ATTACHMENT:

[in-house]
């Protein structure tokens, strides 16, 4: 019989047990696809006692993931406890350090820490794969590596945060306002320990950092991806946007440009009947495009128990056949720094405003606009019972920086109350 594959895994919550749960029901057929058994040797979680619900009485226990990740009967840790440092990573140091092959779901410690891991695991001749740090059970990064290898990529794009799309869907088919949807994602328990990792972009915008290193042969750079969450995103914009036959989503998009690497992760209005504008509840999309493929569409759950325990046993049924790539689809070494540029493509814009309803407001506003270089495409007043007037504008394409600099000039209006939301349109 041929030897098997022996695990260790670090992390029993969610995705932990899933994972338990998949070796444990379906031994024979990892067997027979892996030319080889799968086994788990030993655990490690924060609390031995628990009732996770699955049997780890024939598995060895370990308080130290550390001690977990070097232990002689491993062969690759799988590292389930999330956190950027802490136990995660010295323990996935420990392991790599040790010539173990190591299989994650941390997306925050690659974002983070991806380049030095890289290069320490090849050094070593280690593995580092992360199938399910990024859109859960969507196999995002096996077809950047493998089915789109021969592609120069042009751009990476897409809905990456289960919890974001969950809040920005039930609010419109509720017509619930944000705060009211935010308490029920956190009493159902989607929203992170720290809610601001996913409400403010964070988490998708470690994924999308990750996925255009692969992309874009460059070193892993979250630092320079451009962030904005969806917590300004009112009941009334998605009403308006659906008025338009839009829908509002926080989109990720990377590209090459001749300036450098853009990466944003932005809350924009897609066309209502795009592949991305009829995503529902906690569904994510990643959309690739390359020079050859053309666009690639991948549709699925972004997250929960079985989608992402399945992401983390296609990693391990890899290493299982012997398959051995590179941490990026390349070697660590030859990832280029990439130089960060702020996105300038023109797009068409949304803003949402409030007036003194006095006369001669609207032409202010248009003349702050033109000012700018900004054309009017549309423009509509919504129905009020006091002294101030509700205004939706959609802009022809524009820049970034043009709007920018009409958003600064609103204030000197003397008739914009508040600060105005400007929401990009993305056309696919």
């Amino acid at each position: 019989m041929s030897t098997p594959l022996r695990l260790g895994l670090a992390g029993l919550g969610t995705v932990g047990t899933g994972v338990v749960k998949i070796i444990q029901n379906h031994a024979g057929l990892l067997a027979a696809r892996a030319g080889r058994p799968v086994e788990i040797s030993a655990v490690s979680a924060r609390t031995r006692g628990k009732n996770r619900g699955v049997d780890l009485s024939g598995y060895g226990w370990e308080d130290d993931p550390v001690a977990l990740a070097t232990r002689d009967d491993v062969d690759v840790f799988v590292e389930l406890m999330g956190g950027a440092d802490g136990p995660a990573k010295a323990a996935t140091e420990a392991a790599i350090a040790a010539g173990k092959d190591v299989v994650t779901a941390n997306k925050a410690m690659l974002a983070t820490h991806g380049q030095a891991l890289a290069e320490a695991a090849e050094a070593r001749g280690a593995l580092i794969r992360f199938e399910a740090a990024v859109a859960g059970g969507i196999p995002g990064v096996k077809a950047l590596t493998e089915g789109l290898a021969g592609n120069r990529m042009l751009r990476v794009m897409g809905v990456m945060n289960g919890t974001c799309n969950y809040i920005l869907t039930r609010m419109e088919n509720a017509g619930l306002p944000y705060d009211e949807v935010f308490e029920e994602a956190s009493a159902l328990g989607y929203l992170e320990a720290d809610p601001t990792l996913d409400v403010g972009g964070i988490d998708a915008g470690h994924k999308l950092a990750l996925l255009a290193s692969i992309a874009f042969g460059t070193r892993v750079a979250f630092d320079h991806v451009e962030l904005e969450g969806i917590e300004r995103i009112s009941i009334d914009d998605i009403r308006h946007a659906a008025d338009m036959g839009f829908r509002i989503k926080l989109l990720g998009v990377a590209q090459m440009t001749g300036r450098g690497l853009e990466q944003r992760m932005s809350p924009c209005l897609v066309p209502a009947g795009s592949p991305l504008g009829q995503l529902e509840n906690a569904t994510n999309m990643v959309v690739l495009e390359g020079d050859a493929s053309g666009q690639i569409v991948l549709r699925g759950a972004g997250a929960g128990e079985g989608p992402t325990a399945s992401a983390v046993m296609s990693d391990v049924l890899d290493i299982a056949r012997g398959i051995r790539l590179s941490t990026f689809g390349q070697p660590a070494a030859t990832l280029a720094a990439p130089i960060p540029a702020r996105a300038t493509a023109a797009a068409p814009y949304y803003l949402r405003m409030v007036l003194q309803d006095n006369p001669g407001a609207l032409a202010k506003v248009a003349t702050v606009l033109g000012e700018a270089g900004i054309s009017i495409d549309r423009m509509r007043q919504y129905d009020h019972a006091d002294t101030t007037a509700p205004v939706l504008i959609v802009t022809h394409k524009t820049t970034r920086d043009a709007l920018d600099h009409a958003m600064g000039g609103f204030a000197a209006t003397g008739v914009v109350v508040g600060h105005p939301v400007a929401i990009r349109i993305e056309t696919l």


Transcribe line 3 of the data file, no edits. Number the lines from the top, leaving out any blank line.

């Amino acid at each position: 019989m041929s030897t098997p594959l022996r695990l260790g895994l670090a992390g029993l919550g969610t995705v932990g047990t899933g994972v338990v749960k998949i070796i444990q029901n379906h031994a024979g057929l990892l067997a027979a696809r892996a030319g080889r058994p799968v086994e788990i040797s030993a655990v490690s979680a924060r609390t031995r006692g628990k009732n996770r619900g699955v049997d780890l009485s024939g598995y060895g226990w370990e308080d130290d993931p550390v001690a977990l990740a070097t232990r002689d009967d491993v062969d690759v840790f799988v590292e389930l406890m999330g956190g950027a440092d802490g136990p995660a990573k010295a323990a996935t140091e420990a392991a790599i350090a040790a010539g173990k092959d190591v299989v994650t779901a941390n997306k925050a410690m690659l974002a983070t820490h991806g380049q030095a891991l890289a290069e320490a695991a090849e050094a070593r001749g280690a593995l580092i794969r992360f199938e399910a740090a990024v859109a859960g059970g969507i196999p995002g990064v096996k077809a950047l590596t493998e089915g789109l290898a021969g592609n120069r990529m042009l751009r990476v794009m897409g809905v990456m945060n289960g919890t974001c799309n969950y809040i920005l869907t039930r609010m419109e088919n509720a017509g619930l306002p944000y705060d009211e949807v935010f308490e029920e994602a956190s009493a159902l328990g989607y929203l992170e320990a720290d809610p601001t990792l996913d409400v403010g972009g964070i988490d998708a915008g470690h994924k999308l950092a990750l996925l255009a290193s692969i992309a874009f042969g460059t070193r892993v750079a979250f630092d320079h991806v451009e962030l904005e969450g969806i917590e300004r995103i009112s009941i009334d914009d998605i009403r308006h946007a659906a008025d338009m036959g839009f829908r509002i989503k926080l989109l990720g998009v990377a590209q090459m440009t001749g300036r450098g690497l853009e990466q944003r992760m932005s809350p924009c209005l897609v066309p209502a009947g795009s592949p991305l504008g009829q995503l529902e509840n906690a569904t994510n999309m990643v959309v690739l495009e390359g020079d050859a493929s053309g666009q690639i569409v991948l549709r699925g759950a972004g997250a929960g128990e079985g989608p992402t325990a399945s992401a983390v046993m296609s990693d391990v049924l890899d290493i299982a056949r012997g398959i051995r790539l590179s941490t990026f689809g390349q070697p660590a070494a030859t990832l280029a720094a990439p130089i960060p540029a702020r996105a300038t493509a023109a797009a068409p814009y949304y803003l949402r405003m409030v007036l003194q309803d006095n006369p001669g407001a609207l032409a202010k506003v248009a003349t702050v606009l033109g000012e700018a270089g900004i054309s009017i495409d549309r423009m509509r007043q919504y129905d009020h019972a006091d002294t101030t007037a509700p205004v939706l504008i959609v802009t022809h394409k524009t820049t970034r920086d043009a709007l920018d600099h009409a958003m600064g000039g609103f204030a000197a209006t003397g008739v914009v109350v508040g600060h105005p939301v400007a929401i990009r349109i993305e056309t696919l």